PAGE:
Save the sparks for the Fourth – fireworks displays at weddings are one of the extravagances going out of style during the recession.
Ditto for the diamond bridal tiaras.
June – traditionally the peak month for exchanging vows – hasn't lost its popularity among brides and grooms, but recession is forcing them to use a lot more financial savvy to celebrate "I do," says Sally Kilbridge, deputy editor of Brides magazine.
“Nobody wants to compromise the big-picture dream they had,” she says. “They’re just going to do it a little bit differently.”
That means cutting back on some of the “over-the-top gestures that were getting popular of late,” she adds.
Americans’ spending on weddings has fallen steeply since the recession began – from an average $28,732 in 2007 to $19,219 in the first quarter of 2009, according to The Wedding Report, which researches the industry.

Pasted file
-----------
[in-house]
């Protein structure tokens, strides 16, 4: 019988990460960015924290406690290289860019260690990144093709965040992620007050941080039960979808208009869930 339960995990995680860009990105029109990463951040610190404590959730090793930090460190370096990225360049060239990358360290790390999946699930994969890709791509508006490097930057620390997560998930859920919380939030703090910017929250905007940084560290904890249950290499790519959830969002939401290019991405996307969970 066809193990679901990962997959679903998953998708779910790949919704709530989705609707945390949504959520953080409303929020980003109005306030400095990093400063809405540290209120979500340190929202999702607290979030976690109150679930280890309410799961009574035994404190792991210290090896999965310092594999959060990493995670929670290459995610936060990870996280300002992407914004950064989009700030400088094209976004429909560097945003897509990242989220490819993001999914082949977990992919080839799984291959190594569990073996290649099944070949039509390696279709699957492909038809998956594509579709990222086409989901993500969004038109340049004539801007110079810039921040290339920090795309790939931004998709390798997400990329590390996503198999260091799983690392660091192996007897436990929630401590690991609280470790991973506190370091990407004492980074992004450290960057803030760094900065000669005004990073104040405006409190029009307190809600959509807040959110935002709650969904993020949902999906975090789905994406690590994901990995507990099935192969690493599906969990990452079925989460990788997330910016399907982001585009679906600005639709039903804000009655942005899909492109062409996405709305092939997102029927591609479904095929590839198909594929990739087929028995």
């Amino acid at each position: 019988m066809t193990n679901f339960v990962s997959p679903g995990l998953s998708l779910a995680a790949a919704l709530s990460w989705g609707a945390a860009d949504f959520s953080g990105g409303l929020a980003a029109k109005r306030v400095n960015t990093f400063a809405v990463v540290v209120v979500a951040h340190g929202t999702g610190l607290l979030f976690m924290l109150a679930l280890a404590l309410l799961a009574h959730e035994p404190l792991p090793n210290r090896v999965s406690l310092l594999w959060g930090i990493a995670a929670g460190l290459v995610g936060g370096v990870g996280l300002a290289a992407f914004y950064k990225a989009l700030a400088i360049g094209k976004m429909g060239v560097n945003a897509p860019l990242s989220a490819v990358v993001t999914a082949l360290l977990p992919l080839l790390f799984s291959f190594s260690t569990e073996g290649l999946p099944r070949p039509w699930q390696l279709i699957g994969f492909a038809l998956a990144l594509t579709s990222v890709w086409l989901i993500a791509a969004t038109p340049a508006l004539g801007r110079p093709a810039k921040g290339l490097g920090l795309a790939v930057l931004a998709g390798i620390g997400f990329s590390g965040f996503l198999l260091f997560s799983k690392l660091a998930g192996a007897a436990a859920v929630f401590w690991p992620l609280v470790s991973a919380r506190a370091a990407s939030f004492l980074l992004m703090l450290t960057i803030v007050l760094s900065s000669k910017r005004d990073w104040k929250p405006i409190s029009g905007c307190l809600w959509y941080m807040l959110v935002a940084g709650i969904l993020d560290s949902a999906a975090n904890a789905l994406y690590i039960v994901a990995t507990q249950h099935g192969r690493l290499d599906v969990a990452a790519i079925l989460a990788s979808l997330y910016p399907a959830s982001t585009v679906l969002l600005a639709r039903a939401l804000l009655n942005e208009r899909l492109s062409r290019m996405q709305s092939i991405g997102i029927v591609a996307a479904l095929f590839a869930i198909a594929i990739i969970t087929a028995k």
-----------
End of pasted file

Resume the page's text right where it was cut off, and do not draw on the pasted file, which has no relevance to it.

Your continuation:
Top cost-cutting strategies, the Wedding Report says: cutting back on wedding services and accouterments, consolidating the wedding and reception venues, and getting married by nontraditional means, such as by a justice of the peace.
Ms. Kilbridge says couples are also trimming by having smaller bridal parties (thus saving on flowers) and utilizing more do-it-yourself techniques.
Her suggestions for planning a recession-chic wedding:
•Don’t book or buy the first option that comes your way when you have several months to plan. “You’ve got the luxury of time.”
•Bargain, nicely. “Wedding vendors are not immune” to the business of wheeling-and-dealing, she says.
•Cut the guest list. “Instead of having people bring dates, you can explain, ‘This is a wedding. You’re going to meet other fun people.’ ”
Brides also offer tips for tying the knot on a shoestring on their own blogs.
From A $10,000 Wedding. Can I do it? Have a six-inch wedding cake to use as a “prop,” and let the guests eat the venue’s already-included dessert.